The Audio Technica AT-LP120-USB Turntable Shames the Plastic Competition
This feature-packed turntable bears more than a passing resemblance to the Technics SL-1200, the final iteration of which was the MK6. Citing dwindling sales and parts procurement issues, Panasonic/Matsushita absurdly discontinued the 1200 in 2010. What next? They’ll stop making plasma TVs? Oh. They did that too (they had rational reasons in both instances, though plasma still far surpasses the picture quality of LCD IMO).
A-T’s LP120 is a Quartz PLL (phase locked loop) direct drive design capable of spinning its relatively light-weight cast aluminum platter at 33 1/3, 45 and 78rpm. You can disable the Quartz speed lock and via a slide switch adjust the speed ±10% or ±20%. A built-in strobe light and pattern incorporated in the platter casting makes easy setting and monitoring speed.
You can even spin the platter backwards to decode secret messages found on some ‘60s and ‘70’s era drug-soaked albums. For instance on David Bowie’s terribly underrated The Lodger he sings “All the Young Dudes” backwards on the song “Move On”. With this turntable you can play it backwards and clearly hear it. But I digress.
The gimbaled “S” shaped arm incorporates a knurled VTA/SRA adjustment platform similar to the one found on the SL1200’s arm. The plinth includes a 45rpm adapter holder as well as one for a second head shell. There’s even a pop up “stylus target light”.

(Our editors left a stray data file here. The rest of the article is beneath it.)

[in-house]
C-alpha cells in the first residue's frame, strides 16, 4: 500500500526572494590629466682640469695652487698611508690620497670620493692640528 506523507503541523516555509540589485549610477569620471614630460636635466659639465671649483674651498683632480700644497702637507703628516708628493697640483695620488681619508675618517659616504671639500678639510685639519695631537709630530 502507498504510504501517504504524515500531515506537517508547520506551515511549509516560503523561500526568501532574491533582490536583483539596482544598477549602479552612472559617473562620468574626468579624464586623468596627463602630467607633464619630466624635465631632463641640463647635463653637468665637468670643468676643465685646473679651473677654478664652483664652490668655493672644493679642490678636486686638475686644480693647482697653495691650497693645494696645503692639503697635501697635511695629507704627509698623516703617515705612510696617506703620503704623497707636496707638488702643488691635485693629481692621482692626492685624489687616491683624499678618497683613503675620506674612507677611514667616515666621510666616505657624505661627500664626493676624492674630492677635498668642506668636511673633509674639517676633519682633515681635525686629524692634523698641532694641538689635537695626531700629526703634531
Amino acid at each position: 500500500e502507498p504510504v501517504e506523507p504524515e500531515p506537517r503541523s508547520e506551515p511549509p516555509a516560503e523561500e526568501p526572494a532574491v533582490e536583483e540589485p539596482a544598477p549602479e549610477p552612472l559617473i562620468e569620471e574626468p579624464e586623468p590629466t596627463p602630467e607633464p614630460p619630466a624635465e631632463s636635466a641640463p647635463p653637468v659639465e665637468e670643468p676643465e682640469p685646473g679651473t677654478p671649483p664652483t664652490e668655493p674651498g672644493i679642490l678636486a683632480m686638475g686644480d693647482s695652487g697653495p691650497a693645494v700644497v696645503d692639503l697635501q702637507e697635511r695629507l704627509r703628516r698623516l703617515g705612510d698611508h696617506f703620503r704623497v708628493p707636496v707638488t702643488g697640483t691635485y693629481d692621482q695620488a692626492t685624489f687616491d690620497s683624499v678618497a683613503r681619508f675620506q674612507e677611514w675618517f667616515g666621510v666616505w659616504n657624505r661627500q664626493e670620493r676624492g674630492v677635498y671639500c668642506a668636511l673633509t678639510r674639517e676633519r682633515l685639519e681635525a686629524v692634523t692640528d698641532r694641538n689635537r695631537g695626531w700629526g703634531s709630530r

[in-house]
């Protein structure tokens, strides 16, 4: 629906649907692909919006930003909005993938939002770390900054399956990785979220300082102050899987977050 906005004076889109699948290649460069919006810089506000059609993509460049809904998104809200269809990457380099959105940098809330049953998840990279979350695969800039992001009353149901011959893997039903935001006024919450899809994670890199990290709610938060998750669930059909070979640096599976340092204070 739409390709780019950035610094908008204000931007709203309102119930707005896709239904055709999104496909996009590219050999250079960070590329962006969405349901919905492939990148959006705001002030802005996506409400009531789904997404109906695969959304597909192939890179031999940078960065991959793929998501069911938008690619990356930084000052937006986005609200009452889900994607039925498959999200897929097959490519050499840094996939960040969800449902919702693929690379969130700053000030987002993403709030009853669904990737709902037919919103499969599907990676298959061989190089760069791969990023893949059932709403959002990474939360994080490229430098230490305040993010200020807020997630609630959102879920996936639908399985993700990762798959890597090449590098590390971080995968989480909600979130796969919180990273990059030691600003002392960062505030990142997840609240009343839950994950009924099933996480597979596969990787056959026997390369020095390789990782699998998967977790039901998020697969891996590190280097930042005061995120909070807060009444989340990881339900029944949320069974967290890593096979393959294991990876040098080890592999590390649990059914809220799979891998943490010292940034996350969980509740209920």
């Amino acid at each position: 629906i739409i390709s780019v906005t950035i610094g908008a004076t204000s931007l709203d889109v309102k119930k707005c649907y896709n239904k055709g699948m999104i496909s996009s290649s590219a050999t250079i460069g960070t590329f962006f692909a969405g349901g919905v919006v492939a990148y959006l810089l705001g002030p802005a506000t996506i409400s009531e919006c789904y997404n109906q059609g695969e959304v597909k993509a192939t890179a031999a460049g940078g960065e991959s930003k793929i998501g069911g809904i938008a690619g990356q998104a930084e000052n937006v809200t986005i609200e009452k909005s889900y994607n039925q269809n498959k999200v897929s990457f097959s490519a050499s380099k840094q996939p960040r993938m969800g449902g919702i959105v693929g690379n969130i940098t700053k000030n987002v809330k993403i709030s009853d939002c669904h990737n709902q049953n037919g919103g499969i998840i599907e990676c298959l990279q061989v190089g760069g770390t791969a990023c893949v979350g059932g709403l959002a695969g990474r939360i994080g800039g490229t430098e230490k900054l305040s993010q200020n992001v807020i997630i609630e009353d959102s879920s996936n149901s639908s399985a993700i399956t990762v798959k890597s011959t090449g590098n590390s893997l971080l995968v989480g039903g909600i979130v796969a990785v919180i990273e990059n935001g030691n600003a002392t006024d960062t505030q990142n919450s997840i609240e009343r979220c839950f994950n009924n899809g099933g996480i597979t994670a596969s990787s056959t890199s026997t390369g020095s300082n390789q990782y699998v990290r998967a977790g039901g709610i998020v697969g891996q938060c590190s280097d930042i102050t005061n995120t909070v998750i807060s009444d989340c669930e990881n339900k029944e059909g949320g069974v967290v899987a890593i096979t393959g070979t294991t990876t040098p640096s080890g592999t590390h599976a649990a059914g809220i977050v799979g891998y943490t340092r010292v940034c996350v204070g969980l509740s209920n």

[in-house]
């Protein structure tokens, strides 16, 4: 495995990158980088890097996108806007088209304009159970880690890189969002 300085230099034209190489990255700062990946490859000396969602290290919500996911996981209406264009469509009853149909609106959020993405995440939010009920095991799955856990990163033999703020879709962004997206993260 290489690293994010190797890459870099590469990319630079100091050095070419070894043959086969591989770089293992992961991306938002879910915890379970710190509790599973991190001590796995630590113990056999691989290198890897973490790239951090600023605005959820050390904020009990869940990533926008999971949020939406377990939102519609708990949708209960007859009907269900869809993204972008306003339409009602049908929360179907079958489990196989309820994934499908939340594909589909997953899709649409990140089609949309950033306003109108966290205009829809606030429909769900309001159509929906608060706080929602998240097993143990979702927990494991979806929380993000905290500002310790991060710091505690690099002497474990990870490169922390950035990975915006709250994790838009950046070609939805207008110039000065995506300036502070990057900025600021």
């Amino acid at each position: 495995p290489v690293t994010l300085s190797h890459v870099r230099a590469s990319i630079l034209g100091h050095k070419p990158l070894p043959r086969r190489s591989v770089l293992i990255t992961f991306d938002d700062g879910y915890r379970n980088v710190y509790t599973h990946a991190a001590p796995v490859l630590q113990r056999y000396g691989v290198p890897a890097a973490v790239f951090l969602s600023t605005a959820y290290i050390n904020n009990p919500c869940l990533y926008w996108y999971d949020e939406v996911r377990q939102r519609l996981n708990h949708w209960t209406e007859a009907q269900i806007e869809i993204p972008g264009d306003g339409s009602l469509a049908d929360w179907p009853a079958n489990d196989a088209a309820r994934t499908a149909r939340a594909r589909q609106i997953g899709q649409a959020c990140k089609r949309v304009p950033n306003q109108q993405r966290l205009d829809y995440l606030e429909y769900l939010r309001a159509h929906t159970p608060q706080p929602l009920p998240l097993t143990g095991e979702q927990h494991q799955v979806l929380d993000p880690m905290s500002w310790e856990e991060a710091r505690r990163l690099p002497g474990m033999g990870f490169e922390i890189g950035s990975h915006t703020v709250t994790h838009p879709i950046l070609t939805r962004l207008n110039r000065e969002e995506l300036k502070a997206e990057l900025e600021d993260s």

A MM phono preamplifier is built in, and can be disabled at the flip of rear-mounted switch allowing you to use your choice of phono preamplifiers. A built-in analog to digital converter capable of 44.1 or 48K 16 bit resolution connects via a USB port adjacent to the “line-phono” switch. Audio-Technica includes Audacity software for both Mac and Windows computers though of course you can use your software choice.
Finally, the ‘table comes complete with a range of useful accessories including a sturdy, hinged dustcover as well as an installed-in-the-head-shell $40 Audio Technica AT95E MM phono cartridge that tracks at 2 grams, which is Audio Technica’s “secret weapon.” The 95E has long been one of my favorite “el-cheapo” MM phono cartridges.
Out of the Box And Quickly Up and Running
Few audiophile quality products are packaged and documented as well as is this turntable, which weighs in at 23.5 pounds and rests on solidly constructed, damped feet. The packaging is smartly done and aimed at making sure that even neophytes can have it quickly up and running. The software and its computer interface is also well-explained.
Once the ‘table has been situated on a level surface all that remains to be done is to balance the arm and set the VTF to 2 grams and the anti-skating to “2”. Actually the most difficult part was to find the A.C. socket tucked into a rear panel fold that’s not well-documented in the instructions. And of course you have to plug the hard-wired RCA cables into either a line level or phono input depending upon how you’ve set the “line-phono” switch.
Does Speed Accuracy Guaranty Accurate Sonics?
If you look at the measured speed accuracy using the Feickert Platterspeed app and test record, this budget turntable produces impressive specs. It runs precisely at the correct speed and while its deviation is ±10Hz, once it’s been low pass filtered to remove record eccentricity issues, it looks fine. And in terms of speed stability and “wow” the AT-LP120-USB performs well.